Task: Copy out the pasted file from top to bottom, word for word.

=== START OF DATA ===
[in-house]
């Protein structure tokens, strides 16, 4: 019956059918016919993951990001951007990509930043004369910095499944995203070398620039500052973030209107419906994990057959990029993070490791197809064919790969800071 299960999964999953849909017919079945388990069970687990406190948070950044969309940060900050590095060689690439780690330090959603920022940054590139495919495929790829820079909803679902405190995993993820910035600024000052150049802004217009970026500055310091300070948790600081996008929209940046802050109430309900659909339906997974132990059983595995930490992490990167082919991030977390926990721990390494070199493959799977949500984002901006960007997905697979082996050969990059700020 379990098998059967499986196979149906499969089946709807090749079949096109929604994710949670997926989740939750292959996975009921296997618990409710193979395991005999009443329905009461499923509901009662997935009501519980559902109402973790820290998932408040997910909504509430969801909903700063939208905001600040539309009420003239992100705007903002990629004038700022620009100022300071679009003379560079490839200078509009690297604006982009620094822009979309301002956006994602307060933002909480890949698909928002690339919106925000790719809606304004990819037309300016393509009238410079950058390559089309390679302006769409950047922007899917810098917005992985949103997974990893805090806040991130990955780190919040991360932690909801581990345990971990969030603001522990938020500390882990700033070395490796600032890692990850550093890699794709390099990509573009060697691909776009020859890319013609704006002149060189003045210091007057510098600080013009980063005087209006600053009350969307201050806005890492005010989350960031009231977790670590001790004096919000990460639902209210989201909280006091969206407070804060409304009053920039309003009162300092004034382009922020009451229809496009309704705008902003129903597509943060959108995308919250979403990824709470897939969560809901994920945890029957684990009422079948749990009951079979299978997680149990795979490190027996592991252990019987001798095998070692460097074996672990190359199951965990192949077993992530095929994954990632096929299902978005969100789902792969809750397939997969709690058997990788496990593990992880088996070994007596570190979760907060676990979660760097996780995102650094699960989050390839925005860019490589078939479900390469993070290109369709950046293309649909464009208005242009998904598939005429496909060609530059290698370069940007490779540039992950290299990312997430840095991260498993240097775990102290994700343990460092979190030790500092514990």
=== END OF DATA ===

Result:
[in-house]
């Protein structure tokens, strides 16, 4: 019956059918016919993951990001951007990509930043004369910095499944995203070398620039500052973030209107419906994990057959990029993070490791197809064919790969800071 299960999964999953849909017919079945388990069970687990406190948070950044969309940060900050590095060689690439780690330090959603920022940054590139495919495929790829820079909803679902405190995993993820910035600024000052150049802004217009970026500055310091300070948790600081996008929209940046802050109430309900659909339906997974132990059983595995930490992490990167082919991030977390926990721990390494070199493959799977949500984002901006960007997905697979082996050969990059700020 379990098998059967499986196979149906499969089946709807090749079949096109929604994710949670997926989740939750292959996975009921296997618990409710193979395991005999009443329905009461499923509901009662997935009501519980559902109402973790820290998932408040997910909504509430969801909903700063939208905001600040539309009420003239992100705007903002990629004038700022620009100022300071679009003379560079490839200078509009690297604006982009620094822009979309301002956006994602307060933002909480890949698909928002690339919106925000790719809606304004990819037309300016393509009238410079950058390559089309390679302006769409950047922007899917810098917005992985949103997974990893805090806040991130990955780190919040991360932690909801581990345990971990969030603001522990938020500390882990700033070395490796600032890692990850550093890699794709390099990509573009060697691909776009020859890319013609704006002149060189003045210091007057510098600080013009980063005087209006600053009350969307201050806005890492005010989350960031009231977790670590001790004096919000990460639902209210989201909280006091969206407070804060409304009053920039309003009162300092004034382009922020009451229809496009309704705008902003129903597509943060959108995308919250979403990824709470897939969560809901994920945890029957684990009422079948749990009951079979299978997680149990795979490190027996592991252990019987001798095998070692460097074996672990190359199951965990192949077993992530095929994954990632096929299902978005969100789902792969809750397939997969709690058997990788496990593990992880088996070994007596570190979760907060676990979660760097996780995102650094699960989050390839925005860019490589078939479900390469993070290109369709950046293309649909464009208005242009998904598939005429496909060609530059290698370069940007490779540039992950290299990312997430840095991260498993240097775990102290994700343990460092979190030790500092514990």